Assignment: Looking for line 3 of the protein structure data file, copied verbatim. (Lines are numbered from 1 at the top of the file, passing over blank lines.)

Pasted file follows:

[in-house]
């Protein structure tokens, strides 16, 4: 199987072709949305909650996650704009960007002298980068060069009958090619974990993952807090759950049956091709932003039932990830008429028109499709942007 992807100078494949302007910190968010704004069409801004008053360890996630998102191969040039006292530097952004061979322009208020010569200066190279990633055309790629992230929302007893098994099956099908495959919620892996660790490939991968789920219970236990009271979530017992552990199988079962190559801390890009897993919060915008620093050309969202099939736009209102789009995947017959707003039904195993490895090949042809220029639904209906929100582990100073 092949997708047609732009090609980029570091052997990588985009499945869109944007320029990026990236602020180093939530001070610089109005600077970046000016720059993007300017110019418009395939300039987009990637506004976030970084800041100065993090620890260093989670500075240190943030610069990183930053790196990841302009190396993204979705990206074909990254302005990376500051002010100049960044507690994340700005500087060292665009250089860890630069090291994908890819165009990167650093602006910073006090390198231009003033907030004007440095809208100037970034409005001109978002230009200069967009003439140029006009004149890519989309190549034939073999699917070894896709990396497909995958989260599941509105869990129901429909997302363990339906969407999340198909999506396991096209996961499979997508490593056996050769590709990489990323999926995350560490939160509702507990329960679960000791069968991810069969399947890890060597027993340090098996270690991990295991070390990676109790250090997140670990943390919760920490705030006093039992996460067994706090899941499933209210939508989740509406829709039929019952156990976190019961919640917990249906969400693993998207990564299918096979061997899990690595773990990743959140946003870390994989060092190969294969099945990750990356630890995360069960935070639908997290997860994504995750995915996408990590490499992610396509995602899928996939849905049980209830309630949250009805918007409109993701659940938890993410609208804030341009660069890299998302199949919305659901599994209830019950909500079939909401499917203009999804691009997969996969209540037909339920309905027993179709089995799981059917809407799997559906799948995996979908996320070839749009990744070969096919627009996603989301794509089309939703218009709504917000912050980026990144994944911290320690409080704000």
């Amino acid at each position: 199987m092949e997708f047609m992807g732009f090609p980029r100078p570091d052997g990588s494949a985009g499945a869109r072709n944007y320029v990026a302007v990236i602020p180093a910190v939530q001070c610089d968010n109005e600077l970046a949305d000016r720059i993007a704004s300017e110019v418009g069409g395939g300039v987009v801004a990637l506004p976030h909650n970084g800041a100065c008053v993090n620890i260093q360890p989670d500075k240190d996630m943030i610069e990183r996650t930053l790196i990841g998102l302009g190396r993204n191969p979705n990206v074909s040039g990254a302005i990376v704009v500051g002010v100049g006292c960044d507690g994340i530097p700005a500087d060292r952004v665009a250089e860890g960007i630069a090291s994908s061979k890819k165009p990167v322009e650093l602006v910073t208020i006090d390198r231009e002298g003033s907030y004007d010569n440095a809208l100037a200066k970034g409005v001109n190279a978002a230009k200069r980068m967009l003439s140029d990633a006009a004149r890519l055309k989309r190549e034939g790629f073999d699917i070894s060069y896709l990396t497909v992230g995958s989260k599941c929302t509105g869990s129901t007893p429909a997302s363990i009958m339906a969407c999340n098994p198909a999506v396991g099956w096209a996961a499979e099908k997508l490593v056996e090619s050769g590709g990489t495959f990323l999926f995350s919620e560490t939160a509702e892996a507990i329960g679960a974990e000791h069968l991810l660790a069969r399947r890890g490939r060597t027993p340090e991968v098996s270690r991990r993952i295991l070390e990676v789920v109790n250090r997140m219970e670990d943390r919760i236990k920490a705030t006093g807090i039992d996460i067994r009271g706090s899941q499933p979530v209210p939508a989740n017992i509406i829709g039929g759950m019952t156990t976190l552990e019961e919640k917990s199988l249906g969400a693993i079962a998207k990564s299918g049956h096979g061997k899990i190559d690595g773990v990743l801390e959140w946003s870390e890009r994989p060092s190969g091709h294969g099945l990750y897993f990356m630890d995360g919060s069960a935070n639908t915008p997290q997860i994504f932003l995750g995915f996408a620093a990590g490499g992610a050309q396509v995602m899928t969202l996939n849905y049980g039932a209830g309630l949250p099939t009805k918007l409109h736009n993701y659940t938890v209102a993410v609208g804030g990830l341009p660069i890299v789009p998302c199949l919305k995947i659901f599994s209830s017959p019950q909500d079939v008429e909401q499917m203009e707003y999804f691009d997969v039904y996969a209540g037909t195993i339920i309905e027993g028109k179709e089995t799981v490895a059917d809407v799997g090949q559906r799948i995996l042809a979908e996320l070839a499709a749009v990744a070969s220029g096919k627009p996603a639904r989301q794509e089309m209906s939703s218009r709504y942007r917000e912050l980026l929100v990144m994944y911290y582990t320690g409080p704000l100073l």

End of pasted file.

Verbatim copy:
């Amino acid at each position: 199987m092949e997708f047609m992807g732009f090609p980029r100078p570091d052997g990588s494949a985009g499945a869109r072709n944007y320029v990026a302007v990236i602020p180093a910190v939530q001070c610089d968010n109005e600077l970046a949305d000016r720059i993007a704004s300017e110019v418009g069409g395939g300039v987009v801004a990637l506004p976030h909650n970084g800041a100065c008053v993090n620890i260093q360890p989670d500075k240190d996630m943030i610069e990183r996650t930053l790196i990841g998102l302009g190396r993204n191969p979705n990206v074909s040039g990254a302005i990376v704009v500051g002010v100049g006292c960044d507690g994340i530097p700005a500087d060292r952004v665009a250089e860890g960007i630069a090291s994908s061979k890819k165009p990167v322009e650093l602006v910073t208020i006090d390198r231009e002298g003033s907030y004007d010569n440095a809208l100037a200066k970034g409005v001109n190279a978002a230009k200069r980068m967009l003439s140029d990633a006009a004149r890519l055309k989309r190549e034939g790629f073999d699917i070894s060069y896709l990396t497909v992230g995958s989260k599941c929302t509105g869990s129901t007893p429909a997302s363990i009958m339906a969407c999340n098994p198909a999506v396991g099956w096209a996961a499979e099908k997508l490593v056996e090619s050769g590709g990489t495959f990323l999926f995350s919620e560490t939160a509702e892996a507990i329960g679960a974990e000791h069968l991810l660790a069969r399947r890890g490939r060597t027993p340090e991968v098996s270690r991990r993952i295991l070390e990676v789920v109790n250090r997140m219970e670990d943390r919760i236990k920490a705030t006093g807090i039992d996460i067994r009271g706090s899941q499933p979530v209210p939508a989740n017992i509406i829709g039929g759950m019952t156990t976190l552990e019961e919640k917990s199988l249906g969400a693993i079962a998207k990564s299918g049956h096979g061997k899990i190559d690595g773990v990743l801390e959140w946003s870390e890009r994989p060092s190969g091709h294969g099945l990750y897993f990356m630890d995360g919060s069960a935070n639908t915008p997290q997860i994504f932003l995750g995915f996408a620093a990590g490499g992610a050309q396509v995602m899928t969202l996939n849905y049980g039932a209830g309630l949250p099939t009805k918007l409109h736009n993701y659940t938890v209102a993410v609208g804030g990830l341009p660069i890299v789009p998302c199949l919305k995947i659901f599994s209830s017959p019950q909500d079939v008429e909401q499917m203009e707003y999804f691009d997969v039904y996969a209540g037909t195993i339920i309905e027993g028109k179709e089995t799981v490895a059917d809407v799997g090949q559906r799948i995996l042809a979908e996320l070839a499709a749009v990744a070969s220029g096919k627009p996603a639904r989301q794509e089309m209906s939703s218009r709504y942007r917000e912050l980026l929100v990144m994944y911290y582990t320690g409080p704000l100073l």